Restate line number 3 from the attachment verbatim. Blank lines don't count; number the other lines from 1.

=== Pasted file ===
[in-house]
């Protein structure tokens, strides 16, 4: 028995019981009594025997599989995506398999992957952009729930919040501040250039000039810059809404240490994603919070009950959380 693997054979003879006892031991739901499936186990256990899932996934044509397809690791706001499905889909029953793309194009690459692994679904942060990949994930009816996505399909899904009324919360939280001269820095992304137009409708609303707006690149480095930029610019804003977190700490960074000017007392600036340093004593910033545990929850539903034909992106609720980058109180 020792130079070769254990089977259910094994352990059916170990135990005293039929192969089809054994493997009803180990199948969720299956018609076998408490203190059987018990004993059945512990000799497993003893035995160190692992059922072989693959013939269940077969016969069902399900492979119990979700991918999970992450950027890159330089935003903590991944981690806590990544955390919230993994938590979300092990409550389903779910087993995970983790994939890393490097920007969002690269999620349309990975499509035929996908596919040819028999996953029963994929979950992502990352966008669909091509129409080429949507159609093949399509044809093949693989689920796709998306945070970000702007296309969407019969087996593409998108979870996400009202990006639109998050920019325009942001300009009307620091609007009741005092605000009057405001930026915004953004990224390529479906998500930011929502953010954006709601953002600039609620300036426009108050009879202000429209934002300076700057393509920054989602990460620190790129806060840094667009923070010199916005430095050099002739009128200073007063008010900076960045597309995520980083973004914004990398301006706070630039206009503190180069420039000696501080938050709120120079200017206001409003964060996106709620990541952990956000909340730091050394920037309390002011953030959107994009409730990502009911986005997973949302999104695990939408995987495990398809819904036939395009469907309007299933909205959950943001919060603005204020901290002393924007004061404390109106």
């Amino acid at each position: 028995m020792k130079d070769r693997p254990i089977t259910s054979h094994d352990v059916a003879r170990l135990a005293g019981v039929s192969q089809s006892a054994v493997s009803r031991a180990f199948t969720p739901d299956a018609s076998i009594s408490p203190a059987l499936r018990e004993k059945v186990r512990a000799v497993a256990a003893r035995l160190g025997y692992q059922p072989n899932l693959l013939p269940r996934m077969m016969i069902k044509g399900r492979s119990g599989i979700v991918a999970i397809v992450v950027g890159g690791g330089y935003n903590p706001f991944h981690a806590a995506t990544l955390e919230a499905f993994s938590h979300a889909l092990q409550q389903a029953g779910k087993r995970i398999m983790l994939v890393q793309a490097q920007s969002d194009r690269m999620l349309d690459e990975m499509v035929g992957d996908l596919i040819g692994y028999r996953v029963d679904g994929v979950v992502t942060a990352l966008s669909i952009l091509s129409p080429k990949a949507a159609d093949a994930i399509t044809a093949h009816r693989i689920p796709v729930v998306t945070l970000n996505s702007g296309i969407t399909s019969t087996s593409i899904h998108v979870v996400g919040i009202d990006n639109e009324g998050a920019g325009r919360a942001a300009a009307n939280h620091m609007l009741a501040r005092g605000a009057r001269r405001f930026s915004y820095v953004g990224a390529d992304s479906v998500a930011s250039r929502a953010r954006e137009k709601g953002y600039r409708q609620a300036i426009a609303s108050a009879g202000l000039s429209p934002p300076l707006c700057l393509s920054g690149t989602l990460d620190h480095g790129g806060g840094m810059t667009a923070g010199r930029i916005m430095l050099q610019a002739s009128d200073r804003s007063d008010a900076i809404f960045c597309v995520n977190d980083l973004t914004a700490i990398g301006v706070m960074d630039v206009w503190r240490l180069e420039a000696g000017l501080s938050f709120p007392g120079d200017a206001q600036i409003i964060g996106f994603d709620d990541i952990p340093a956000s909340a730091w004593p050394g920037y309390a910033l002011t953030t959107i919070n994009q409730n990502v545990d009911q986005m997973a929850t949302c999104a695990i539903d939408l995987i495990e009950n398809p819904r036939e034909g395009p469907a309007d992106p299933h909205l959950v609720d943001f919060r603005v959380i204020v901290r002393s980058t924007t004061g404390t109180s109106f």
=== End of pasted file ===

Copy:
């Amino acid at each position: 028995m020792k130079d070769r693997p254990i089977t259910s054979h094994d352990v059916a003879r170990l135990a005293g019981v039929s192969q089809s006892a054994v493997s009803r031991a180990f199948t969720p739901d299956a018609s076998i009594s408490p203190a059987l499936r018990e004993k059945v186990r512990a000799v497993a256990a003893r035995l160190g025997y692992q059922p072989n899932l693959l013939p269940r996934m077969m016969i069902k044509g399900r492979s119990g599989i979700v991918a999970i397809v992450v950027g890159g690791g330089y935003n903590p706001f991944h981690a806590a995506t990544l955390e919230a499905f993994s938590h979300a889909l092990q409550q389903a029953g779910k087993r995970i398999m983790l994939v890393q793309a490097q920007s969002d194009r690269m999620l349309d690459e990975m499509v035929g992957d996908l596919i040819g692994y028999r996953v029963d679904g994929v979950v992502t942060a990352l966008s669909i952009l091509s129409p080429k990949a949507a159609d093949a994930i399509t044809a093949h009816r693989i689920p796709v729930v998306t945070l970000n996505s702007g296309i969407t399909s019969t087996s593409i899904h998108v979870v996400g919040i009202d990006n639109e009324g998050a920019g325009r919360a942001a300009a009307n939280h620091m609007l009741a501040r005092g605000a009057r001269r405001f930026s915004y820095v953004g990224a390529d992304s479906v998500a930011s250039r929502a953010r954006e137009k709601g953002y600039r409708q609620a300036i426009a609303s108050a009879g202000l000039s429209p934002p300076l707006c700057l393509s920054g690149t989602l990460d620190h480095g790129g806060g840094m810059t667009a923070g010199r930029i916005m430095l050099q610019a002739s009128d200073r804003s007063d008010a900076i809404f960045c597309v995520n977190d980083l973004t914004a700490i990398g301006v706070m960074d630039v206009w503190r240490l180069e420039a000696g000017l501080s938050f709120p007392g120079d200017a206001q600036i409003i964060g996106f994603d709620d990541i952990p340093a956000s909340a730091w004593p050394g920037y309390a910033l002011t953030t959107i919070n994009q409730n990502v545990d009911q986005m997973a929850t949302c999104a695990i539903d939408l995987i495990e009950n398809p819904r036939e034909g395009p469907a309007d992106p299933h909205l959950v609720d943001f919060r603005v959380i204020v901290r002393s980058t924007t004061g404390t109180s109106f």